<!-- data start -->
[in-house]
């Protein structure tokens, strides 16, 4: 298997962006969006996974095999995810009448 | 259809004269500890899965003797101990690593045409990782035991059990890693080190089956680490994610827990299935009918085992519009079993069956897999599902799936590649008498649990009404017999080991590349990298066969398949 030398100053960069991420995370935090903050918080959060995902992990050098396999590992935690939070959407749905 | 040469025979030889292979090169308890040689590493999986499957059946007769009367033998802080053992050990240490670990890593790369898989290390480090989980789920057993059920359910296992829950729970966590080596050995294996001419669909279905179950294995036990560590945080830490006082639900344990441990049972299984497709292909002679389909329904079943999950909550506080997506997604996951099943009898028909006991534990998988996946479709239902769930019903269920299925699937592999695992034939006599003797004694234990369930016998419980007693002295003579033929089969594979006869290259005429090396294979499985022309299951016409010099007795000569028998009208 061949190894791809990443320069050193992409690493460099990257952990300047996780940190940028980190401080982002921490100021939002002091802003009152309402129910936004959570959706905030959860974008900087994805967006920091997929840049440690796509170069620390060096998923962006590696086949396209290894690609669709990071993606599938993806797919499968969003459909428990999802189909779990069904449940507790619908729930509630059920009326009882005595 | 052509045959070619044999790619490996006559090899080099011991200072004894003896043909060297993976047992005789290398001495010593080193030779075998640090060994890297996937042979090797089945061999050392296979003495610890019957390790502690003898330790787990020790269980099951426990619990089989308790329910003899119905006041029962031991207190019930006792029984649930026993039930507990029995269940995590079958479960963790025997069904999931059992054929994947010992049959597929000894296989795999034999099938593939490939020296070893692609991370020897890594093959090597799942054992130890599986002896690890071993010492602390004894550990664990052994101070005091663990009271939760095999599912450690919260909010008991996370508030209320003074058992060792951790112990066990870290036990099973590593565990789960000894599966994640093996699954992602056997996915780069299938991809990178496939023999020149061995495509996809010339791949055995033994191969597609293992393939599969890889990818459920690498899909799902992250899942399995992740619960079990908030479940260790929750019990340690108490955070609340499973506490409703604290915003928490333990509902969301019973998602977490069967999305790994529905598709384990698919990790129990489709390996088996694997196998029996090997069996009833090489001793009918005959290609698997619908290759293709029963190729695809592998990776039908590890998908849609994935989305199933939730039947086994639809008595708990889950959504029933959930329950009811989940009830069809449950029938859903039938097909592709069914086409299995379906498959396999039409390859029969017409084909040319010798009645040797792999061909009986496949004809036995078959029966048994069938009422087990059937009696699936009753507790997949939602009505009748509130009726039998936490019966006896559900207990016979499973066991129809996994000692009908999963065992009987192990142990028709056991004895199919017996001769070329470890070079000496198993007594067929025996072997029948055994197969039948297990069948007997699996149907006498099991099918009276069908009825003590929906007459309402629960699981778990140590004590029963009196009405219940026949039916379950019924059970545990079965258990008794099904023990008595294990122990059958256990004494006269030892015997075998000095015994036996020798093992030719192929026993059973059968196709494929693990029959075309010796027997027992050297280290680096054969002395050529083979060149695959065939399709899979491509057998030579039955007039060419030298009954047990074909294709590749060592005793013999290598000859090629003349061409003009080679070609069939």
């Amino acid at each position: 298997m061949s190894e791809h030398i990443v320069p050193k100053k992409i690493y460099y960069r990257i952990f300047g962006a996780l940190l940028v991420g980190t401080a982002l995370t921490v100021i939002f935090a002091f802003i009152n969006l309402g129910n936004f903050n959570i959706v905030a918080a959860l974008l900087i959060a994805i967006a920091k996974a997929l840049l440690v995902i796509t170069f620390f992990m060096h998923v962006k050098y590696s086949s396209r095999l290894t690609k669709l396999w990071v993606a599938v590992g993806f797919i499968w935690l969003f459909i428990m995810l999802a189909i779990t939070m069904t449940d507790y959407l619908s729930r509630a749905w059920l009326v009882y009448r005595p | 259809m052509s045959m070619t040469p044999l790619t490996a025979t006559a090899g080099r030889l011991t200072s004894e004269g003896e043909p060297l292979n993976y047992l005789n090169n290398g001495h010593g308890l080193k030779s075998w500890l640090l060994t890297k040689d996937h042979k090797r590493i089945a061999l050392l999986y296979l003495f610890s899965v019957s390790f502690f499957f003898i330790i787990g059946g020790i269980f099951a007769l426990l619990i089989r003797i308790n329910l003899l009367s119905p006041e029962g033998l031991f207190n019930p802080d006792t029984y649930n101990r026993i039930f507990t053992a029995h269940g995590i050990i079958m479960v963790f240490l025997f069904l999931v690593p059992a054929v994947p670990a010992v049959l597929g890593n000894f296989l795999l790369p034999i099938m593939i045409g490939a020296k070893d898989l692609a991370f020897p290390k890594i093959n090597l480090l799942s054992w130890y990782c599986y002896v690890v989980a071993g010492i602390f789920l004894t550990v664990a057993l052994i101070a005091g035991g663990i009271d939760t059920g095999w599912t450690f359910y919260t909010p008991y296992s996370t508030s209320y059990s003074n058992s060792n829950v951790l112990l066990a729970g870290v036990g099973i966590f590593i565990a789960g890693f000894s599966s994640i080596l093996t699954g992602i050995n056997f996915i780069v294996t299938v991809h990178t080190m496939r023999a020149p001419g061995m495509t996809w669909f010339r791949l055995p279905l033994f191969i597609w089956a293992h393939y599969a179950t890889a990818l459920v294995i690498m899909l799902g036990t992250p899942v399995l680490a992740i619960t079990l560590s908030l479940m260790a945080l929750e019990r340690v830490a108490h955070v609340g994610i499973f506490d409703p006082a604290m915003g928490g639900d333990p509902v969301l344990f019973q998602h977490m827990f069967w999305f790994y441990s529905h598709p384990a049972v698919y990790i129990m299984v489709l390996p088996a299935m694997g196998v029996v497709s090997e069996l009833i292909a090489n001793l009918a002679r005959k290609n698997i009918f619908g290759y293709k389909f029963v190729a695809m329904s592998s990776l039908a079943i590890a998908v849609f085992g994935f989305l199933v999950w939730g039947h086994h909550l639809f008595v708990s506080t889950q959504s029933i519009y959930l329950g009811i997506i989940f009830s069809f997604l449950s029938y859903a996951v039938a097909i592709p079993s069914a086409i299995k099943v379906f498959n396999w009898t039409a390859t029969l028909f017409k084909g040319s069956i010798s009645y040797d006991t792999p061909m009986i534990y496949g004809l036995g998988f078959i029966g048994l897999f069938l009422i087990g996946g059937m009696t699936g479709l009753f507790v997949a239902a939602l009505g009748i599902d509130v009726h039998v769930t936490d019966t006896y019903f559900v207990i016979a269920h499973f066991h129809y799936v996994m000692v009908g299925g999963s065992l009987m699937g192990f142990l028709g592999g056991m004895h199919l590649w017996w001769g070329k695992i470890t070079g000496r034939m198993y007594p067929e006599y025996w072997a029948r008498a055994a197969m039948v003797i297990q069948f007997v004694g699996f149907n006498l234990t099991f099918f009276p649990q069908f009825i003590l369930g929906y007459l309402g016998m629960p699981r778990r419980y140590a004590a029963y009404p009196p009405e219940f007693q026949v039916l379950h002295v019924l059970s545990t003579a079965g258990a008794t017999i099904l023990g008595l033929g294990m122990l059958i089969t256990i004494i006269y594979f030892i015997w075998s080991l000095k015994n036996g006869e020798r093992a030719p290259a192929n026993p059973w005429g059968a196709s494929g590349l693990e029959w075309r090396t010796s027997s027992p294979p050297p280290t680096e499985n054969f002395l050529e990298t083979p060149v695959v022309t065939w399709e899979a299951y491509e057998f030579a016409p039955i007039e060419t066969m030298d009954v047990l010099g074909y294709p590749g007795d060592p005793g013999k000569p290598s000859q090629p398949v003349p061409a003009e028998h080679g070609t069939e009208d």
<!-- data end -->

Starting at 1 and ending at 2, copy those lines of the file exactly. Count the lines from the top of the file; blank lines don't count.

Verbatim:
[in-house]
């Protein structure tokens, strides 16, 4: 298997962006969006996974095999995810009448 | 259809004269500890899965003797101990690593045409990782035991059990890693080190089956680490994610827990299935009918085992519009079993069956897999599902799936590649008498649990009404017999080991590349990298066969398949 030398100053960069991420995370935090903050918080959060995902992990050098396999590992935690939070959407749905 | 040469025979030889292979090169308890040689590493999986499957059946007769009367033998802080053992050990240490670990890593790369898989290390480090989980789920057993059920359910296992829950729970966590080596050995294996001419669909279905179950294995036990560590945080830490006082639900344990441990049972299984497709292909002679389909329904079943999950909550506080997506997604996951099943009898028909006991534990998988996946479709239902769930019903269920299925699937592999695992034939006599003797004694234990369930016998419980007693002295003579033929089969594979006869290259005429090396294979499985022309299951016409010099007795000569028998009208 061949190894791809990443320069050193992409690493460099990257952990300047996780940190940028980190401080982002921490100021939002002091802003009152309402129910936004959570959706905030959860974008900087994805967006920091997929840049440690796509170069620390060096998923962006590696086949396209290894690609669709990071993606599938993806797919499968969003459909428990999802189909779990069904449940507790619908729930509630059920009326009882005595 | 052509045959070619044999790619490996006559090899080099011991200072004894003896043909060297993976047992005789290398001495010593080193030779075998640090060994890297996937042979090797089945061999050392296979003495610890019957390790502690003898330790787990020790269980099951426990619990089989308790329910003899119905006041029962031991207190019930006792029984649930026993039930507990029995269940995590079958479960963790025997069904999931059992054929994947010992049959597929000894296989795999034999099938593939490939020296070893692609991370020897890594093959090597799942054992130890599986002896690890071993010492602390004894550990664990052994101070005091663990009271939760095999599912450690919260909010008991996370508030209320003074058992060792951790112990066990870290036990099973590593565990789960000894599966994640093996699954992602056997996915780069299938991809990178496939023999020149061995495509996809010339791949055995033994191969597609293992393939599969890889990818459920690498899909799902992250899942399995992740619960079990908030479940260790929750019990340690108490955070609340499973506490409703604290915003928490333990509902969301019973998602977490069967999305790994529905598709384990698919990790129990489709390996088996694997196998029996090997069996009833090489001793009918005959290609698997619908290759293709029963190729695809592998990776039908590890998908849609994935989305199933939730039947086994639809008595708990889950959504029933959930329950009811989940009830069809449950029938859903039938097909592709069914086409299995379906498959396999039409390859029969017409084909040319010798009645040797792999061909009986496949004809036995078959029966048994069938009422087990059937009696699936009753507790997949939602009505009748509130009726039998936490019966006896559900207990016979499973066991129809996994000692009908999963065992009987192990142990028709056991004895199919017996001769070329470890070079000496198993007594067929025996072997029948055994197969039948297990069948007997699996149907006498099991099918009276069908009825003590929906007459309402629960699981778990140590004590029963009196009405219940026949039916379950019924059970545990079965258990008794099904023990008595294990122990059958256990004494006269030892015997075998000095015994036996020798093992030719192929026993059973059968196709494929693990029959075309010796027997027992050297280290680096054969002395050529083979060149695959065939399709899979491509057998030579039955007039060419030298009954047990074909294709590749060592005793013999290598000859090629003349061409003009080679070609069939």